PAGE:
Now Deep Learning can Easily Classify Video Games By its Cover
Researchers have developed a new AI-Model to Classify Video Games Based on Their Covers
Video games have been a popular and most engaging form of entertainment for decades. Their importance in our lives peaked amid the COVID-19 lockdown. But have you ever wondered that the catchy covers of video games and stylized textual descriptions play a huge role in creating an impression on the gamers and potential customers? Besides, they also try to convey important information about the genre of video games. For instance, if we see a video game cover featuring a football, we conclude that the video game is a football based game. Or if the cover has a military built man holding a sniper, the video game is shooting themed RPG game.
Researchers often attempt to categorize video game genres based on its cover and textual description. However, it is quite a challenging task for them because
- There is a wide variety of video game genres, many of which are not concretely defined.
- Video game covers vary in terms of colors, styles, textual information, and more, even for games of the same genre.
- Cover designs and textual descriptions may differ due to many external factors such as country, culture, target reader populations, etc.
A pair of researchers from Western Kentucky University has developed a solution for this conundrum. Yuhang Jiang and Lukun Zheng, in a research paper titled, ‘Deep learning for video game genre classification‘, explain how they created a large training database and used it to train an AI system that classifies games from its cover.
According to arxiv preprint, the approach involves two steps:
(1) A neural network is trained on the classification task for each modality.
(2) Intermediate representations are extracted from each network and combined in a multimodal learning step.
To create the initial database, first, the researchers took 50,000 video game titles with their cover images, description texts, title texts, and genre info, from IGDB.com, a video game database. Collectively, the original dataset originally had 21 genres, which was later churned out into 15 different genres, like adventure, arcade, fighting, and strategy, among others. For simplification purposes, games with more than one genre were labeled under one genre. According to the researchers, developers and other AI-researchers can use this dataset for various other studies like “text recognition from images, automatic topic mining, and so on”. Hence, they plan to make this dataset available for the public soon.
After collecting such a vast dataset, the researchers used it to train two types of deep learning models that can recognize texts and images. These include five image-based models (MobileNet-V1, MobileNet-V2, Inception-V1, Inception-V2, and ResNet-50) and two text-based models (recurrent neural networks (RNN) with Long Short-Term Memory (LSTM)) using deep transfer learning methods utilizing the information from existing pre-trained models. The image-based deep learning approach was made for the game covers, while text-based deep learning approach was developed using textual descriptions.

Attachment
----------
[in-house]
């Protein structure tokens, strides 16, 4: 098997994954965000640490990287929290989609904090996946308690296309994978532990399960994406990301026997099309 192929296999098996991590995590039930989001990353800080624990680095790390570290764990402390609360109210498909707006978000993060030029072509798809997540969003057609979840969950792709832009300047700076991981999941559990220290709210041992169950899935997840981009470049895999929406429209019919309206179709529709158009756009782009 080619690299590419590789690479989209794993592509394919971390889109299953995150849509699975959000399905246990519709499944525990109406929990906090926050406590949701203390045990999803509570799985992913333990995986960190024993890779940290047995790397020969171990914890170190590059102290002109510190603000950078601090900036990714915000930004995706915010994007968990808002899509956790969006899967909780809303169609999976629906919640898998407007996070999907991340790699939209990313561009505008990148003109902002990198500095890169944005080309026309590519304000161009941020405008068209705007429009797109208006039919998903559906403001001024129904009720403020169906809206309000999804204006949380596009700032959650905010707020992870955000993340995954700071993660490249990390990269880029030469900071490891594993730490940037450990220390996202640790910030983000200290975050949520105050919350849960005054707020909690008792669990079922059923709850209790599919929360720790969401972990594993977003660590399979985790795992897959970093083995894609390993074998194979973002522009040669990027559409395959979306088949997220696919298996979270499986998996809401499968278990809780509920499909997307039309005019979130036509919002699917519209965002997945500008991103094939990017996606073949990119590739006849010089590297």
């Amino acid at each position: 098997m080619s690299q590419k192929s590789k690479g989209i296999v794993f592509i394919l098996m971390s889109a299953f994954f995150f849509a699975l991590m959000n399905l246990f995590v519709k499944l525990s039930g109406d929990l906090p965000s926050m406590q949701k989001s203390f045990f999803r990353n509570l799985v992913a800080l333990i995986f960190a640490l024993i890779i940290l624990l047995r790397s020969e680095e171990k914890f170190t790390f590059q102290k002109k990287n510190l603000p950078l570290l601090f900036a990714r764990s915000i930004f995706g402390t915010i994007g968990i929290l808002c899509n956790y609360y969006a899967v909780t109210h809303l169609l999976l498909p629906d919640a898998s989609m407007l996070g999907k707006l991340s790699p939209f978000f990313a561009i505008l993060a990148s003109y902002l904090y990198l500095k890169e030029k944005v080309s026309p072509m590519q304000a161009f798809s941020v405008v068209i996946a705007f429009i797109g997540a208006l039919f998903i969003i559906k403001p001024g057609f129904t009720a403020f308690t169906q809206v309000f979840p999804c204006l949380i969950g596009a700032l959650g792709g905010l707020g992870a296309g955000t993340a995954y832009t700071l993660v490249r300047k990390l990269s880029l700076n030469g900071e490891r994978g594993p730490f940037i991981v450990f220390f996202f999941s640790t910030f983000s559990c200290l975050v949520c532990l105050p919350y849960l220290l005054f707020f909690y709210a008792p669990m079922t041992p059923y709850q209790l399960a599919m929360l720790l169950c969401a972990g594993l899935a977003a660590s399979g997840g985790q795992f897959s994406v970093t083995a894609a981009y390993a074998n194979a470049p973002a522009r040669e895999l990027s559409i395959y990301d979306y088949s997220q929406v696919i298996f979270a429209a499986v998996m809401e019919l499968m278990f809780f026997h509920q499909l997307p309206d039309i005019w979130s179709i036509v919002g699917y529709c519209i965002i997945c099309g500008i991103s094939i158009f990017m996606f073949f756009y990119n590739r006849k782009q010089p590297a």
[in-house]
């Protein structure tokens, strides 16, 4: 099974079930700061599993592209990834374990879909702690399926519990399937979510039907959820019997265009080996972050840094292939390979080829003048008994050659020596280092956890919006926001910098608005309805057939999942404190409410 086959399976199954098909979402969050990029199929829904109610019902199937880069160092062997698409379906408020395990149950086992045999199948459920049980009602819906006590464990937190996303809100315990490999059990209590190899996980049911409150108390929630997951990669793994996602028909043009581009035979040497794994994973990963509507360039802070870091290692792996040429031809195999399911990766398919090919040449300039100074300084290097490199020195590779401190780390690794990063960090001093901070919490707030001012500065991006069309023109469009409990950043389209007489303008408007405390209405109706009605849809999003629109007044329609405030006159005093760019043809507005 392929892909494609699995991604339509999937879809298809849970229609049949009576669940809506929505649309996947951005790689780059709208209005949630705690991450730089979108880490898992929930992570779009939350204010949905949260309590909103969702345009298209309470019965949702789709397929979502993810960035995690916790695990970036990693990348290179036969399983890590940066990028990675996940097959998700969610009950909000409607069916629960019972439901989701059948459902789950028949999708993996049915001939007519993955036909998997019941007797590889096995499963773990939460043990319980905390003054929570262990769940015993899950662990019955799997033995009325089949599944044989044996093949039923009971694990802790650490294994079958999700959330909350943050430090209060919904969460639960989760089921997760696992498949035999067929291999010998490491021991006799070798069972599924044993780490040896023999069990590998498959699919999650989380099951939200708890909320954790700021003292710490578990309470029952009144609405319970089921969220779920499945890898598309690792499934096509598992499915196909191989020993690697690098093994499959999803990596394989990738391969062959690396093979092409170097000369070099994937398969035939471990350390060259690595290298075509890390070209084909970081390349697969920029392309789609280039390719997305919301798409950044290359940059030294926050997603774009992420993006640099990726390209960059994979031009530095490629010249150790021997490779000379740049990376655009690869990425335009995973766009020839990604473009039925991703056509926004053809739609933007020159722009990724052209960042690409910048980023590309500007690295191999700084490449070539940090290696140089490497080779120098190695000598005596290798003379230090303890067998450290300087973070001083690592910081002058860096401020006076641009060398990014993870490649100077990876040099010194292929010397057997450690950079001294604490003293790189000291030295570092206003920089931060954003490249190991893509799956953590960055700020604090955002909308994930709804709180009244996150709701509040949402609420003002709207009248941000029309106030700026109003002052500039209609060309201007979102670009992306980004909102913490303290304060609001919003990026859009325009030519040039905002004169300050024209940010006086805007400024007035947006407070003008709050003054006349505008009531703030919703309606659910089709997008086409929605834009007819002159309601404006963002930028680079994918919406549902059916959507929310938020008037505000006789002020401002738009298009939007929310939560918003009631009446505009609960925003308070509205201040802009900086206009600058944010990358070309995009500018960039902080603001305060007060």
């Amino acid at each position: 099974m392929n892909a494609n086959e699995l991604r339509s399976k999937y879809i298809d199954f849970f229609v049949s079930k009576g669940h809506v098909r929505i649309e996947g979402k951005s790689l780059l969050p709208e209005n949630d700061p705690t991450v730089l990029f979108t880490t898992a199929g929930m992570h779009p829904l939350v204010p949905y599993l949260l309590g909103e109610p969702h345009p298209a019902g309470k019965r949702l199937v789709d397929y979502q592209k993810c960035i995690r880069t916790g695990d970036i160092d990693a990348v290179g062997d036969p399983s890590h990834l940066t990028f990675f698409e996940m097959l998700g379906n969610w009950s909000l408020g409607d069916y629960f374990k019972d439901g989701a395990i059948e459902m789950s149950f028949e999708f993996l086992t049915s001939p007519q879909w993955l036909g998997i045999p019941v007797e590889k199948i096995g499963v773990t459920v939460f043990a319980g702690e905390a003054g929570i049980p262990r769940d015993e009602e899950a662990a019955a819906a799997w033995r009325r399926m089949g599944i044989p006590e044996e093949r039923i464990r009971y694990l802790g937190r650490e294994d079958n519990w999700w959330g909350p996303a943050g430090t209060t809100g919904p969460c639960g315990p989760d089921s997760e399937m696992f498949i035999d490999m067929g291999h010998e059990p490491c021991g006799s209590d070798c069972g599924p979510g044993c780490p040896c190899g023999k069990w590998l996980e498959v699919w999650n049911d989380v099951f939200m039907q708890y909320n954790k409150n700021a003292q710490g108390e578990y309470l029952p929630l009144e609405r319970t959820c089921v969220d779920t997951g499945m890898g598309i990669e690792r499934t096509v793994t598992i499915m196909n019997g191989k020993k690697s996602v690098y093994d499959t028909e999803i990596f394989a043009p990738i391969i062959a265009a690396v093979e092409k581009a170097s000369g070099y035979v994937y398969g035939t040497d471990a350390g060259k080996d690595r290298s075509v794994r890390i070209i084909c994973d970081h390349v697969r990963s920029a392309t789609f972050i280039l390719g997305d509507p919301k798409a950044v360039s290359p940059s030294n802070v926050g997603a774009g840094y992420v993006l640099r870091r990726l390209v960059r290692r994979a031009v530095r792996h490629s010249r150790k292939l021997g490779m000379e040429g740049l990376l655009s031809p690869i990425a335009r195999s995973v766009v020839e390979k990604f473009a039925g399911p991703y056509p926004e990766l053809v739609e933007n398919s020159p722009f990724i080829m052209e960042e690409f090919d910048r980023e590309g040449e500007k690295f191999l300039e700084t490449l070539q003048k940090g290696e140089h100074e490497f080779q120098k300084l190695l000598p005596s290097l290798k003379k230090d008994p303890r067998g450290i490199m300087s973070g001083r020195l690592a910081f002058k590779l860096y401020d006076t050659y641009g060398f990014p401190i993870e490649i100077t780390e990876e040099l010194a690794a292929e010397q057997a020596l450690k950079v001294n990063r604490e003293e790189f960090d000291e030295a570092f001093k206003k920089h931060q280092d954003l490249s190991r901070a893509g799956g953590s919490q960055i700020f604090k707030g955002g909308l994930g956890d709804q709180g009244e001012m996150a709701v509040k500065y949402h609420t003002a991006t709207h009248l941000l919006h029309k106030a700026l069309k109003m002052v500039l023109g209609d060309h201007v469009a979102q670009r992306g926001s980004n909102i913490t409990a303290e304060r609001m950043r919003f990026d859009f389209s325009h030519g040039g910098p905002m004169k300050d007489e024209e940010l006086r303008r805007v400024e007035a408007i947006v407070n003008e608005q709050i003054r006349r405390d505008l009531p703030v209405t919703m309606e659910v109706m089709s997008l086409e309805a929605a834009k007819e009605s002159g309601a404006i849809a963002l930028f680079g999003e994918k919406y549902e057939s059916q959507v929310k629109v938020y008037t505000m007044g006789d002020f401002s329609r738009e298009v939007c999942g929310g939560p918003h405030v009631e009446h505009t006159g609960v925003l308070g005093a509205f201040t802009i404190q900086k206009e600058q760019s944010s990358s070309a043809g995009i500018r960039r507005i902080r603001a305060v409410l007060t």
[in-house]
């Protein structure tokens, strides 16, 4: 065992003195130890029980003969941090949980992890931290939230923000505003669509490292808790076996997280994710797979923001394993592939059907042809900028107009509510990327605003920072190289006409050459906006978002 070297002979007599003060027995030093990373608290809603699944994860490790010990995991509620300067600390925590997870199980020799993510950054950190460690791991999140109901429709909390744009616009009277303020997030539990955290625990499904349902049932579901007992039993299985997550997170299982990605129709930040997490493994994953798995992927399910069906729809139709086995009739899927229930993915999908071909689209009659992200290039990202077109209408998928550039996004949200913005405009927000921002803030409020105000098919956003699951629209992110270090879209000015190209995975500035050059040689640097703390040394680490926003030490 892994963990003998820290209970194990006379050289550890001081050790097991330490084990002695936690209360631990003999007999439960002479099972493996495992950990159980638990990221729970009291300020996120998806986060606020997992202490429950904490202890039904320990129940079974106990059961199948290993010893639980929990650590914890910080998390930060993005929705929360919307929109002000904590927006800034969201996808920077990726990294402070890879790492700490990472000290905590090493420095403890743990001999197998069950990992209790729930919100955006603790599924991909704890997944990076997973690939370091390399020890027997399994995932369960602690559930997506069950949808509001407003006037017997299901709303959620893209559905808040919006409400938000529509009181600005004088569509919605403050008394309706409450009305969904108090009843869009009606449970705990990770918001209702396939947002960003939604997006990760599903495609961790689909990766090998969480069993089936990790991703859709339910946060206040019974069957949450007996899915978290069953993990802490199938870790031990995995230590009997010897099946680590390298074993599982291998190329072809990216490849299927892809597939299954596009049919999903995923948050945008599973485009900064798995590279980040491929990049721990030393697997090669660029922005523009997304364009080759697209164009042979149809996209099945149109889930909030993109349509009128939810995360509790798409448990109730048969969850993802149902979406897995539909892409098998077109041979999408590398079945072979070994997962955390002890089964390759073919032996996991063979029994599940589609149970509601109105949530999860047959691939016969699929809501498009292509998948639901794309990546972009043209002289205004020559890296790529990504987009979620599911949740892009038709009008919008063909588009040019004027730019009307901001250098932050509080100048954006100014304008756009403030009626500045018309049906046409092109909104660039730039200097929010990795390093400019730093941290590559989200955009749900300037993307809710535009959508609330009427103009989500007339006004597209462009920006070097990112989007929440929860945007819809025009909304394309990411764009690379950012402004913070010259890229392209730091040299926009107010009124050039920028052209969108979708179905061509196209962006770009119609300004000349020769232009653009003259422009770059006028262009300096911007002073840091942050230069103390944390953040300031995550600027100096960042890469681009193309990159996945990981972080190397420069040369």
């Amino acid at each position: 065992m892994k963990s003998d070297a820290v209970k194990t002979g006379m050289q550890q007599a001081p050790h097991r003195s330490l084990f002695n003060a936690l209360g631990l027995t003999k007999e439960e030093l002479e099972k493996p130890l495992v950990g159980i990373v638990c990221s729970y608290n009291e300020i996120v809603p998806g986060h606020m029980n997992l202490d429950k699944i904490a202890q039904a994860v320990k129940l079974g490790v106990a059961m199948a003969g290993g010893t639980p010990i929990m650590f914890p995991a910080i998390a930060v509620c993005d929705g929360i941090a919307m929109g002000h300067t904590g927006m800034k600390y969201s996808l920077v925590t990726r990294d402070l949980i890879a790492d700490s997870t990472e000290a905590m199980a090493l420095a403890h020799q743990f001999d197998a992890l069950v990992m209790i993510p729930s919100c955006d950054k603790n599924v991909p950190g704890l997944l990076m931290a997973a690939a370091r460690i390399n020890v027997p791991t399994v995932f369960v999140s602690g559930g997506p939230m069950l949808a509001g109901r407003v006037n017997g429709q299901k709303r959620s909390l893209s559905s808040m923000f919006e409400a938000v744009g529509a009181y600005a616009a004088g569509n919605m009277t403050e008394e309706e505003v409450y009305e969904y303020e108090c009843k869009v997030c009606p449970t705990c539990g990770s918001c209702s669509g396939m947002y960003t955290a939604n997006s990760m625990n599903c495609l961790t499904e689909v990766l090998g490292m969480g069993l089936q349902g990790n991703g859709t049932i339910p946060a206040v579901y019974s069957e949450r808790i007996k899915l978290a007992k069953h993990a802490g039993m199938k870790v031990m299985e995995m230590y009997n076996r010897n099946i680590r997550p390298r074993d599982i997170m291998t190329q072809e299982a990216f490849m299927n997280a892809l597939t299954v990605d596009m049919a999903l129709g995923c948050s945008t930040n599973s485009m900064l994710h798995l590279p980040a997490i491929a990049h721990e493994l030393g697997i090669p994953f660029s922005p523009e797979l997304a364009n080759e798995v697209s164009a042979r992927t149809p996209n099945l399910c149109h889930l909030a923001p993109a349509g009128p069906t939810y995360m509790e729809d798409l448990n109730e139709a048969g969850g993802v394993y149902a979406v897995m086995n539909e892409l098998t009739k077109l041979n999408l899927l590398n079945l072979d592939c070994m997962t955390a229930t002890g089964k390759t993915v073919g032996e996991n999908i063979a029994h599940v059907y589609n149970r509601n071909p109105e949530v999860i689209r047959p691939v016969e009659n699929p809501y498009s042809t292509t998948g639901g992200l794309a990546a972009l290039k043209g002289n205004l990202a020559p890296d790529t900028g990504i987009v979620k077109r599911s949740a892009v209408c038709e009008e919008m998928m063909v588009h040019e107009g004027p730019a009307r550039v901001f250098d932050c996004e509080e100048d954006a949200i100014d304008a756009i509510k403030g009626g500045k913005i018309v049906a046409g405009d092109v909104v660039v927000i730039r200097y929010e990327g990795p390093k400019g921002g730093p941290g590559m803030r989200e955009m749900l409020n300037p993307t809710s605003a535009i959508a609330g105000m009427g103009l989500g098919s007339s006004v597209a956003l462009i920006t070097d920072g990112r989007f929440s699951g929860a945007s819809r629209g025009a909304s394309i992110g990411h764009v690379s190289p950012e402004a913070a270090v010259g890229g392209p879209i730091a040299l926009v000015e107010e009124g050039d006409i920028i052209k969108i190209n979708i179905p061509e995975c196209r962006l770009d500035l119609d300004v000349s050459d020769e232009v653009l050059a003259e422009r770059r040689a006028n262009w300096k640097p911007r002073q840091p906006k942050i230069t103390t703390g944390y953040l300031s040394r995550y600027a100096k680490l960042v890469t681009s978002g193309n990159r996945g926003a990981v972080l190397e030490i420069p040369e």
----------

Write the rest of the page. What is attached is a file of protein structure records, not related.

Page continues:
Upon completion of their training, they discovered that the text-based model worked much better than the image-recognizing model. Afterwards, the researchers tested each model to determine which one worked best. They found that the text-based models fared better than image-based ones. Additionally, they had also developed a third deep learning hybrid model made from information from both modalities (text and image) are then combined using the concatenation method. This hybrid model outperformed the other models.
All the experiments were executed with Python in Google Colab using an Nvidia Tesla K80 GPU. The researchers used Keras (an open-source deep learning library) with the TensorFlow backend.
The researchers’ effort is not complete yet as there are a wide variety of video game genres that are not clearly defined. The researchers suggested that to solve this task on a better level of performance, more efforts are needed on the creation of better data sets and the development of more sophisticated models.
However, they are confident that the new video game-genre categorizing model can be of massive help for gamers to find the perfect game for themselves. Even, video game sellers can leverage it to categorize and better organize their physical stores for customers to find their desired games easily.
You can read the full paper here for more information.